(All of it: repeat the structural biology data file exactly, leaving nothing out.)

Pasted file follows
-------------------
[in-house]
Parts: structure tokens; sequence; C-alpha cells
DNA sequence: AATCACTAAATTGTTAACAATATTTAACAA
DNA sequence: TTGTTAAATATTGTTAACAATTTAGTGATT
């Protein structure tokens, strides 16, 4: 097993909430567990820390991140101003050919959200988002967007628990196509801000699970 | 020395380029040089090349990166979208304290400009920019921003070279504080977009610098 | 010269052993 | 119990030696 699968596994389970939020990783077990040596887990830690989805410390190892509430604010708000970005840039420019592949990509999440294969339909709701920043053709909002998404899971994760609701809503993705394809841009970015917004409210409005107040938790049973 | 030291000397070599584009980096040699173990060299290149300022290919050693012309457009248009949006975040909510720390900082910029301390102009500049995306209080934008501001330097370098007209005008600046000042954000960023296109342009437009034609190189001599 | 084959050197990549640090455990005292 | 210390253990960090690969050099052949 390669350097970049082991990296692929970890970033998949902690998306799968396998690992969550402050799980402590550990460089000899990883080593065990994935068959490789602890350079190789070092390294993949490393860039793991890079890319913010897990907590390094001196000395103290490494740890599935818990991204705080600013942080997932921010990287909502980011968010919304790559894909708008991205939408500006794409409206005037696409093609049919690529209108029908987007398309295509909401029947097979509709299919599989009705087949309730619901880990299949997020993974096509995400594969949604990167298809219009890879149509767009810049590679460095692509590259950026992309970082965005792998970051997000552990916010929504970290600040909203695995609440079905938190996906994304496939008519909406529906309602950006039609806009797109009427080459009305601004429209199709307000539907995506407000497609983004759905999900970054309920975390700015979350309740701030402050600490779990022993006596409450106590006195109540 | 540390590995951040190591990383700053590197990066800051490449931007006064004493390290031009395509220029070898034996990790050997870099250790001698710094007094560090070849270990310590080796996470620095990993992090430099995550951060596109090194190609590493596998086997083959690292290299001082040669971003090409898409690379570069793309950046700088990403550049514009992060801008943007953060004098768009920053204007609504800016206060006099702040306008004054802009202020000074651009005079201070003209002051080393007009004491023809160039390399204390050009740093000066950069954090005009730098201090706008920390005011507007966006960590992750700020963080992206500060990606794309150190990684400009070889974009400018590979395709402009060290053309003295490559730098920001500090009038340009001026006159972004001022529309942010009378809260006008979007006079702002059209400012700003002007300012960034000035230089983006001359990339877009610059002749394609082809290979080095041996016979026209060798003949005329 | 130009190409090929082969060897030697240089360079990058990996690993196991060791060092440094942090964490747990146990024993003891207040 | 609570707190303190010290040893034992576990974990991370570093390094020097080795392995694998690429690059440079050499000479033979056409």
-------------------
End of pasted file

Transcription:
[in-house]
Parts: structure tokens; sequence; C-alpha cells
DNA sequence: AATCACTAAATTGTTAACAATATTTAACAA
DNA sequence: TTGTTAAATATTGTTAACAATTTAGTGATT
């Protein structure tokens, strides 16, 4: 097993909430567990820390991140101003050919959200988002967007628990196509801000699970 | 020395380029040089090349990166979208304290400009920019921003070279504080977009610098 | 010269052993 | 119990030696 699968596994389970939020990783077990040596887990830690989805410390190892509430604010708000970005840039420019592949990509999440294969339909709701920043053709909002998404899971994760609701809503993705394809841009970015917004409210409005107040938790049973 | 030291000397070599584009980096040699173990060299290149300022290919050693012309457009248009949006975040909510720390900082910029301390102009500049995306209080934008501001330097370098007209005008600046000042954000960023296109342009437009034609190189001599 | 084959050197990549640090455990005292 | 210390253990960090690969050099052949 390669350097970049082991990296692929970890970033998949902690998306799968396998690992969550402050799980402590550990460089000899990883080593065990994935068959490789602890350079190789070092390294993949490393860039793991890079890319913010897990907590390094001196000395103290490494740890599935818990991204705080600013942080997932921010990287909502980011968010919304790559894909708008991205939408500006794409409206005037696409093609049919690529209108029908987007398309295509909401029947097979509709299919599989009705087949309730619901880990299949997020993974096509995400594969949604990167298809219009890879149509767009810049590679460095692509590259950026992309970082965005792998970051997000552990916010929504970290600040909203695995609440079905938190996906994304496939008519909406529906309602950006039609806009797109009427080459009305601004429209199709307000539907995506407000497609983004759905999900970054309920975390700015979350309740701030402050600490779990022993006596409450106590006195109540 | 540390590995951040190591990383700053590197990066800051490449931007006064004493390290031009395509220029070898034996990790050997870099250790001698710094007094560090070849270990310590080796996470620095990993992090430099995550951060596109090194190609590493596998086997083959690292290299001082040669971003090409898409690379570069793309950046700088990403550049514009992060801008943007953060004098768009920053204007609504800016206060006099702040306008004054802009202020000074651009005079201070003209002051080393007009004491023809160039390399204390050009740093000066950069954090005009730098201090706008920390005011507007966006960590992750700020963080992206500060990606794309150190990684400009070889974009400018590979395709402009060290053309003295490559730098920001500090009038340009001026006159972004001022529309942010009378809260006008979007006079702002059209400012700003002007300012960034000035230089983006001359990339877009610059002749394609082809290979080095041996016979026209060798003949005329 | 130009190409090929082969060897030697240089360079990058990996690993196991060791060092440094942090964490747990146990024993003891207040 | 609570707190303190010290040893034992576990974990991370570093390094020097080795392995694998690429690059440079050499000479033979056409």